Medicine Personal Statement One

My childhood was wrought by war and death. Born in Kuwait on the verge of the Gulf War, my family fled during the Iraqi invasion to return to our hometown of Bethlehem. However, this war zone proved to be more brutal. At 10 years old I feared sleeping in my bed after 3 bullets lodged inches from my head while I slept. I spent many nights huddled under the kitchen table with my family as airstrikes and ground raids shook our home day and night. At 12 years old I watched my father die. We were told his heart was “weak” and it acutely worsened in the midst of a 40 day military seize on our town. By the time we struggled through checkpoints and battlefields, we arrived to the local hospital only to find most physicians and nurses had already fled. I watched him lying still as the heart monitor faithfully beeped. No one told us he was already dead. I later learned that was his pacemaker working, not his heart.

My father’s sudden death, and the lack of adequate healthcare available to save him changed thedirection of my life. Through painful personal experience, I know how even minimal access to healthcare and medical facilities can be the difference between life and death in war zones andareas of poverty. I intend to become a physician to advocate for disadvantaged communities; as I understand even slight alleviation of their morbidity and mortality has a lasting and significant effect.

Soon after completing 10th grade, I immigrated to America. Whilst at community college, my interest in science and anatomy grew and I began tutoring fellow students in biology and chemistry upon the recommendations of my professors. I developed a zeal and aptitude for tutoring; quickly realizing the enjoyment I derived imparting knowledge to others and teaching the more complex concepts of science in an understandable format.

My first introduction into the clinician’s world was The University Link Medical Science Program (ULMSP). I shadowed anesthesiologists; observed surgeries; studied and presented onHepatitis C; conducted oncology research; and volunteered in a clinic. It was during these experiences that I realized the impact of research and the importance of not just treating but educating patients. While translating for a pediatrician, a child with a bacterial infection kept getting readmitted. His mother, who only spoke Arabic, explained that she had only been administering one dose of the three-dose- a-day antibiotics as she thought it was too much medicine. I delicately explained that insufficient dosing was unwittingly prolonging her child’s treatment and potentially making his infection worse. This experience highlighted how instructions lost in translation can have a significant impact in the medical outcomes of patients and the potential health literacy has to create healthy communities.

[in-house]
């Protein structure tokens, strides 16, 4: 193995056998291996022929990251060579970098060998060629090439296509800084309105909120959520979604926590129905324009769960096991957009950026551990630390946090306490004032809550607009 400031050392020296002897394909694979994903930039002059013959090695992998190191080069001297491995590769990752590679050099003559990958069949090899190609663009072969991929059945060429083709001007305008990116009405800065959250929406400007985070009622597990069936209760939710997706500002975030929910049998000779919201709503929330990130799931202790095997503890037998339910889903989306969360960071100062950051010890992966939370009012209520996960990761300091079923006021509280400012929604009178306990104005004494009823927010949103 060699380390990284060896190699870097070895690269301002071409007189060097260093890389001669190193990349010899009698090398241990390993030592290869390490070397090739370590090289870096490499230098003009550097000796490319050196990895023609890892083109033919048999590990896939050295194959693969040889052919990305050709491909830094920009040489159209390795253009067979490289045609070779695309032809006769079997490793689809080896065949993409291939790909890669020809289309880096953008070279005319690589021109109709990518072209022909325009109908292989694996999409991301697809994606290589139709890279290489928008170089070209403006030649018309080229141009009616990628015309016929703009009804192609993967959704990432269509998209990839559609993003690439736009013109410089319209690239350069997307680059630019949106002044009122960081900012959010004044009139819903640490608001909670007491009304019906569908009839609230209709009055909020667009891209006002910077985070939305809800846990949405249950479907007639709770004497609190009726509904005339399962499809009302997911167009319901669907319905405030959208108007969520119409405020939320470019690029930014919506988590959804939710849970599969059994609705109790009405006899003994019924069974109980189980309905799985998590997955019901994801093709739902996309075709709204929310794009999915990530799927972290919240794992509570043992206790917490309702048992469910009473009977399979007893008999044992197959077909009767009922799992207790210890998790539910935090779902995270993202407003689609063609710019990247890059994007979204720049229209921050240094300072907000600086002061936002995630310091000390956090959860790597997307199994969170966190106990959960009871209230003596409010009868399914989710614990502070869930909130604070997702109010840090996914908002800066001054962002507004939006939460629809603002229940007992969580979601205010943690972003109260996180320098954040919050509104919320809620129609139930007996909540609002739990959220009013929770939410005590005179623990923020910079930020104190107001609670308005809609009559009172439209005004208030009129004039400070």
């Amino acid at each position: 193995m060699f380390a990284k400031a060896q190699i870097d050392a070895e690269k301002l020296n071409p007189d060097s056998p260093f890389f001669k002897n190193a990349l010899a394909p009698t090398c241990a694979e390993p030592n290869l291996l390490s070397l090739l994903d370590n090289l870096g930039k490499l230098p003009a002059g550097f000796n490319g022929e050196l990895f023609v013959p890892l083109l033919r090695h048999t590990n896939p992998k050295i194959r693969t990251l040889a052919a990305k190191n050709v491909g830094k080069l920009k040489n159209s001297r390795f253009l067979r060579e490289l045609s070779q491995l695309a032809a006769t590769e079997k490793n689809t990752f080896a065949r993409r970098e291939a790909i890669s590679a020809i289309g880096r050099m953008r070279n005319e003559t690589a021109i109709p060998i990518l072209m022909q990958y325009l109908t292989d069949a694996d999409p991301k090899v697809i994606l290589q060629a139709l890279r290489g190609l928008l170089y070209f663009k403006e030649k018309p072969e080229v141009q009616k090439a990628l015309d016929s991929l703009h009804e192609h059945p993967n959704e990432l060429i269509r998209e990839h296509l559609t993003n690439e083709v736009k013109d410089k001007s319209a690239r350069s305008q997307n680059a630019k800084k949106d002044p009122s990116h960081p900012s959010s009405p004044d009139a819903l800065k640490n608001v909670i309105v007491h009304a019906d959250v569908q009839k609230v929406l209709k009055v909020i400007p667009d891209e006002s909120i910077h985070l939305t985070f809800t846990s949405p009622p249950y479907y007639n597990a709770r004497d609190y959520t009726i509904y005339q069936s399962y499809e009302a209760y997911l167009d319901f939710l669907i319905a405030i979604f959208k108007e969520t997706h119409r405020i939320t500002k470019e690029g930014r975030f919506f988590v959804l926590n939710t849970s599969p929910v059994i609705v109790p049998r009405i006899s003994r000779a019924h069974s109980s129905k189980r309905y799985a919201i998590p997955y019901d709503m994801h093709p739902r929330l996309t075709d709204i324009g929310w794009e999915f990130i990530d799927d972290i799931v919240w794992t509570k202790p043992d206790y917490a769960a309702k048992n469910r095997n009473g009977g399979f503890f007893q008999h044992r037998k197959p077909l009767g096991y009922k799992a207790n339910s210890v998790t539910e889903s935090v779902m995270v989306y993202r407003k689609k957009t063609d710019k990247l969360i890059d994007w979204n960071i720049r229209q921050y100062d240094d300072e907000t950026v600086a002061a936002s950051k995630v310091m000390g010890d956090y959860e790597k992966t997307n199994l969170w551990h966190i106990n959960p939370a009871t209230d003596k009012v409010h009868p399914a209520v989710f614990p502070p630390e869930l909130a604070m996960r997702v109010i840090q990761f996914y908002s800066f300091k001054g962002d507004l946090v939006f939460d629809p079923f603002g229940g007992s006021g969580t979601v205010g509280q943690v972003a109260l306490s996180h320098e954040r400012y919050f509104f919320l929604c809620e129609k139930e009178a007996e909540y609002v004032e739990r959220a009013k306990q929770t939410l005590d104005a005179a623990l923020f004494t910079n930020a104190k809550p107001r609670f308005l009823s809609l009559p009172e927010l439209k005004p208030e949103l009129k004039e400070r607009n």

After completing ULMSP, I returned as a peer counselor and was promoted to Associate Director (AD). National budget cuts risked the program and I responded by founding an ambassador program. We advocated for ULMSP and received ninety thousand dollars to continue the program. For my work as AD, I received the Bingham Scholarship, which recognizes the most outstanding undergraduate student employee for his academics, communication, and teamwork skills. Compassion, dedication, integrity; these are core components of what makes a great leader and a great physician; and, they are the values by which I intend to lead and practice. 

During my Master’s Degree in Chemistry, I soon found a real passion as a teaching assistant(TA) and attained the TA Award for Excellence. Pursuing my love for teaching, I was hired as Professor of Chemistry at two colleges that mainly serve minority students. I researched and applied the most evidence-based techniques of successful teachers introducing my students to activities like the flipped-classroom system, stress management and self reflection. 

While teaching college, I volunteered at St. Jude’s Hospital and was fortunate to shadow Dr. Farid, an interventional radiologist. I remember meeting 52 year old “Kevin,” who presented in the ER mute and half paralyzed after suffering a stroke. Dr. Farid ordered IV r-tPA then decided to perform a mechanical thrombectomy. After a challenging yet successful procedure, Kevin regained most of his normal functions back. Though only observing, I felt I was part of a team that saved Kevin’s life that day. I felt moved, invigorated and more determined to become a physician. I want to assume leadership and treat patients with the same aptitude, synchrony, calm and command that Dr. Farid demonstrated.

At 12 years old I knew I wanted a different life for myself. As a physician I want to make a difference in many patients’ lives. Like the clinicians I respect and learn from, I aspire to be guided by compassion and empathy; grow from the challenges I have endured and apply myself in my career with the same academic rigor which has defined my education. I want to develop my clinical and research skills and add these to my teaching skills so that my work helps to reduce health disparities in disadvantaged communities, and promotes a foundation of informed, healthy living across all demographics.

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